Happy New Year to all. Since moving in to our new place I have neither written nor read a thing. I guess that you might say “I have stalled out.” And as they say: “that is just fine.” But now it really is time to pick up pen and paper – or perhaps “turn the computer on.” I am amazed that a new turn of phrase has not joined the American lexicon denoting the “use of the computer.” I have decided that it is time to come back. It is time write again, read again, live again. I have missed the camaraderie and I have missed writing and the reading. Something that David said last night at dinner prompted me to decide that it was time. He mentioned that everyone is afraid to move to the city. Nothing new really, it is quite simply the “vanilla” attitude of most people who live in the county.
You see, the city of Saint Louis had a long standing feud with the County of Saint Louis. The city in it’s heyday refused to join the county when asked to do so to become one entity, sharing both government and services thus saving money. All of the cultural institutions are in the city. Grand events take place within the city. The city is made up of approximately 350,000 people. The county today is made up of approximately 3,000,000 people. The county contains the areas wealth and tax base. The “area” that the words “Saint Louis” comprise include both city and county. But in reality they are two separate places. The city of Saint Louis although poorly integrated is where a large percentage of the areas’ African American population lives. The city is made up of many neighborhoods, each with a distinct cultural flavor. The county today does not wish to “integrate” with the city. It does not wish to share the wealth so to speak.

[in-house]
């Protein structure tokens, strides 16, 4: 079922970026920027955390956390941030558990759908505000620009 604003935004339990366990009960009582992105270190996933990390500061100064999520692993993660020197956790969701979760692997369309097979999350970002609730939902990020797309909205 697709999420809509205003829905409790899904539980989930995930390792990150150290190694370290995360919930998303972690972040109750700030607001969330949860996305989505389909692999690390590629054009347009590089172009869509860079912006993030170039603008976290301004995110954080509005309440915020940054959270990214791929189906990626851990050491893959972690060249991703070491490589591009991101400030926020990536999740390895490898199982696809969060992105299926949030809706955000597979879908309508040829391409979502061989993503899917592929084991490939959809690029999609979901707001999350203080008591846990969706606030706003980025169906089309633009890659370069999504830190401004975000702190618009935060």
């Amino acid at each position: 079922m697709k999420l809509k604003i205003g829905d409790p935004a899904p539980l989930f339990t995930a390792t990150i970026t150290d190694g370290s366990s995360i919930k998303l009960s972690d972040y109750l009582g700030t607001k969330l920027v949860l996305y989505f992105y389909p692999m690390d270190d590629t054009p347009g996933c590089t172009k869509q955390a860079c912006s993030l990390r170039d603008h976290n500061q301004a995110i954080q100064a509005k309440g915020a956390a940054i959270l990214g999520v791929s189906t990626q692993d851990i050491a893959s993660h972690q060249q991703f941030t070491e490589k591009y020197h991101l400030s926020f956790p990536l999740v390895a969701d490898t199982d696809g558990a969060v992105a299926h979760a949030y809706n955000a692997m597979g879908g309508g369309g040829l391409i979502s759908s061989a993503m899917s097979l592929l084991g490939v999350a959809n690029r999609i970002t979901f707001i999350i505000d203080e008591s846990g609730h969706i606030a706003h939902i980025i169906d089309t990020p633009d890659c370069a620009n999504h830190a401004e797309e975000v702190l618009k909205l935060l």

We have always lived in the city. I cannot possibly imagine living in a place where everyone looks like me. David grew up in suburbia and grew quite allergic to it. The only time that I lived in a suburban neighborhood was in the mid sixties when formerly married. When David and I met we were living in Hyde Park. We pioneered. At that time before the advent of gangs, Hyde Park had been an old mid to late 19th century working class neighborhood filled with nothing but brick homes. Today it is bombed out. Sad really. I bought a 3 story brick home built in 1886 for $5000. David bought a three story brick home “on the park”built the same year, for $6500. I moved their in 1977 to begin a new adventure. It is where we met and became the very best of friends. Shortly there after we fell in love. In 1980 I decided to test the relationship. I simply moved to Murphy Blair a matter of 5-10 blocks away, yet a very different neighborhood. Of course he passed the test. He sold his home and moved in with me. A couple of years later with a minister and a Rabbi, under a Huppa and in front of a space heater we married. Shortly thereafter we moved to my favorite neighborhood in St Louis the CWE or the Central West End. It borders Forest Park, one of the most beautiful and one of the largest city parks in the country. It was the site of the 1904 World’s Fair. It is also the site of St Louis Museum, Zoo, Tennis Courts, Steinberg Skating Rink, The Jewel Box and numerous other beautiful and cultural places. We lived there for 31 years, moving this spring to downtown St Louis. I miss Forest Park terribly. However we do have our own lovely small Sculpture Park. I think it is time to take advantage of it. Yes, it is time to engage in life again. I shall do so here at Noh Where more than likely with haibun and haiku. I shall do so at “My Downtown Blog” (http://mydowntownblog.blogspot.com)by writing about and photographing downtown Saint Louis. It really is a jewel about which so many people have misconceptions – but I shall save that for “My Downtown Blog.”